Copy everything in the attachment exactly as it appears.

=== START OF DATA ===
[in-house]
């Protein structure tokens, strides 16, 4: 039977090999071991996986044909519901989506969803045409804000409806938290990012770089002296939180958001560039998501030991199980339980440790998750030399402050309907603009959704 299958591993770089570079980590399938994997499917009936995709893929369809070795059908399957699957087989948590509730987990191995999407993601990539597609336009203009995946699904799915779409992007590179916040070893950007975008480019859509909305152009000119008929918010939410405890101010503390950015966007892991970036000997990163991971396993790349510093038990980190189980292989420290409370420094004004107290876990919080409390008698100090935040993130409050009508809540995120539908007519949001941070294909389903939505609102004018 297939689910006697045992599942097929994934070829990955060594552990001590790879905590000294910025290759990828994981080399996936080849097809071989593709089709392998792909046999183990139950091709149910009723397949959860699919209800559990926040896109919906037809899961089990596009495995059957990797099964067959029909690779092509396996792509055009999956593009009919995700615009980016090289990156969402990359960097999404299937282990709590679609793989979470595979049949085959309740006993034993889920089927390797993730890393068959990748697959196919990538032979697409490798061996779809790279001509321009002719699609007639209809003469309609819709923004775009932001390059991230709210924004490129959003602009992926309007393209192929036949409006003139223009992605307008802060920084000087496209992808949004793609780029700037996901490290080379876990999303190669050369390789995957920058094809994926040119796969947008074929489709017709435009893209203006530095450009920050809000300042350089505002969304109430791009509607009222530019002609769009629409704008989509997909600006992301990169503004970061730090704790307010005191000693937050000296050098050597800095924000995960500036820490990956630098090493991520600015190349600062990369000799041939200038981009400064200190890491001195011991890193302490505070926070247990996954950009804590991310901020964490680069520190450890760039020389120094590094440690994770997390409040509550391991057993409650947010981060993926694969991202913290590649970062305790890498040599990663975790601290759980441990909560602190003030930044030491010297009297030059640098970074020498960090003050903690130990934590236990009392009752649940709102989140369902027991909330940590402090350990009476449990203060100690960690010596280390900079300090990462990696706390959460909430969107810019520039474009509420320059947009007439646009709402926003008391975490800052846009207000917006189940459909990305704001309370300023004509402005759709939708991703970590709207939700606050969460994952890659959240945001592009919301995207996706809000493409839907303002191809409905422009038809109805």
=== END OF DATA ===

[in-house]
């Protein structure tokens, strides 16, 4: 039977090999071991996986044909519901989506969803045409804000409806938290990012770089002296939180958001560039998501030991199980339980440790998750030399402050309907603009959704 299958591993770089570079980590399938994997499917009936995709893929369809070795059908399957699957087989948590509730987990191995999407993601990539597609336009203009995946699904799915779409992007590179916040070893950007975008480019859509909305152009000119008929918010939410405890101010503390950015966007892991970036000997990163991971396993790349510093038990980190189980292989420290409370420094004004107290876990919080409390008698100090935040993130409050009508809540995120539908007519949001941070294909389903939505609102004018 297939689910006697045992599942097929994934070829990955060594552990001590790879905590000294910025290759990828994981080399996936080849097809071989593709089709392998792909046999183990139950091709149910009723397949959860699919209800559990926040896109919906037809899961089990596009495995059957990797099964067959029909690779092509396996792509055009999956593009009919995700615009980016090289990156969402990359960097999404299937282990709590679609793989979470595979049949085959309740006993034993889920089927390797993730890393068959990748697959196919990538032979697409490798061996779809790279001509321009002719699609007639209809003469309609819709923004775009932001390059991230709210924004490129959003602009992926309007393209192929036949409006003139223009992605307008802060920084000087496209992808949004793609780029700037996901490290080379876990999303190669050369390789995957920058094809994926040119796969947008074929489709017709435009893209203006530095450009920050809000300042350089505002969304109430791009509607009222530019002609769009629409704008989509997909600006992301990169503004970061730090704790307010005191000693937050000296050098050597800095924000995960500036820490990956630098090493991520600015190349600062990369000799041939200038981009400064200190890491001195011991890193302490505070926070247990996954950009804590991310901020964490680069520190450890760039020389120094590094440690994770997390409040509550391991057993409650947010981060993926694969991202913290590649970062305790890498040599990663975790601290759980441990909560602190003030930044030491010297009297030059640098970074020498960090003050903690130990934590236990009392009752649940709102989140369902027991909330940590402090350990009476449990203060100690960690010596280390900079300090990462990696706390959460909430969107810019520039474009509420320059947009007439646009709402926003008391975490800052846009207000917006189940459909990305704001309370300023004509402005759709939708991703970590709207939700606050969460994952890659959240945001592009919301995207996706809000493409839907303002191809409905422009038809109805």